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PAC attacks Brown as Mass. Senate race heats up

The ad, from a group named Rethink, comes on the same day that Elizabeth Warren, who leads in the race for the Democratic nomination to face Brown, launched her first television ad in the state. It also comes on the heels of an ad buy by Karl Rove's American Crossroads PAC that ties Warren and the Occupy Wall Street movement together.

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"As voters learn what Scott Brown's record in Washington really looks like, it will become clear he's not on the side of Massachusetts families," said Liz Morningstar, senior strategist for the PAC, in a press release. "Rethink seeks to show Massachusetts voters that what Scott Brown says he'll do for people in our state is very different from the way he's actually voting in Washington."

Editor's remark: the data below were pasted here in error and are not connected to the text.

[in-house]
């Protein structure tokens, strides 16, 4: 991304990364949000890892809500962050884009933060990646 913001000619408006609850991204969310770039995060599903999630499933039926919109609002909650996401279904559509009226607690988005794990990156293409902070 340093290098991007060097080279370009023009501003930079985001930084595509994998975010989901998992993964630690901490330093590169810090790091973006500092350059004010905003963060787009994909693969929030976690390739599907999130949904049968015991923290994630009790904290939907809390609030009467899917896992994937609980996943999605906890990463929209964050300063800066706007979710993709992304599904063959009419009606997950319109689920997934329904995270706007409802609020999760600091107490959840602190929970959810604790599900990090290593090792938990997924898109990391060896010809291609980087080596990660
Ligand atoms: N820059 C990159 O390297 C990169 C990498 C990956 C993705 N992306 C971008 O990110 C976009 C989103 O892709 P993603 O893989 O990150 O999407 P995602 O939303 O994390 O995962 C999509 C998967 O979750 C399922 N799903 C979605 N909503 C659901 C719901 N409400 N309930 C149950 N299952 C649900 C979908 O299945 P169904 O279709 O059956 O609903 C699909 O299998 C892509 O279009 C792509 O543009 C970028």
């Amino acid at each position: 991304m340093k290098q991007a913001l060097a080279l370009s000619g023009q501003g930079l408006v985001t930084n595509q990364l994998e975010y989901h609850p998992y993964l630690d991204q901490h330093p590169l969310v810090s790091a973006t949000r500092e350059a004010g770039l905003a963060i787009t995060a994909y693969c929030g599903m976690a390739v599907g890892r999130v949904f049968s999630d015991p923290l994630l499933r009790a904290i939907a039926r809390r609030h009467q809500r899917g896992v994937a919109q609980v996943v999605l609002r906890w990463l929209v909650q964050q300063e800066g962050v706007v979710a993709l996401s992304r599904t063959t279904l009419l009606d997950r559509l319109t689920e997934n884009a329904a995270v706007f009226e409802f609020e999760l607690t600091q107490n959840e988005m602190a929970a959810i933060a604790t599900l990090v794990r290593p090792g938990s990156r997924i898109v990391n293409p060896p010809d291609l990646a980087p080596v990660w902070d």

The ad buy, which will link from Massachusetts news pages, includes an anti-Brown website and two Web videos. The first accuses Brown of leveraging his vote to win concessions for donors, including Wall Street banks that contributed more than $1 million to his campaign. The second attacks Brown votes on an extension of unemployment benefits and for supporting a bill that cut Pell Grant funding.

"As families in Massachusetts struggle to pay the bills, Senator Brown rakes in campaign donations from Wall Street and votes to ease regulations on the financial industry," said Morningstar. "This is politics as usual — not an independent voice for the people of Massachusetts."

Brown's campaign denounced the ad as "mudslinging" by special interest groups.

"The political machine and Beacon Hill insiders are so threatened by his presence as an outsider and independent voice that they haven’t stopped attacking him since his election," said Colin Reed, Brown's communications director. "While the entrenched special interests continue their mudslinging, Scott Brown is concentrating on putting people back to work."

The Massachusetts contest looks to be among the most hotly contested in the 2012 cycle. Brown is a popular centrist who was the first Republican to win a Senate seat in the state for decades, but Warren, a popular figure with the left for her consumer advocacy, should prove a formidable challenge.

Watch the second ad below:

This story was updated at 3:30 p.m.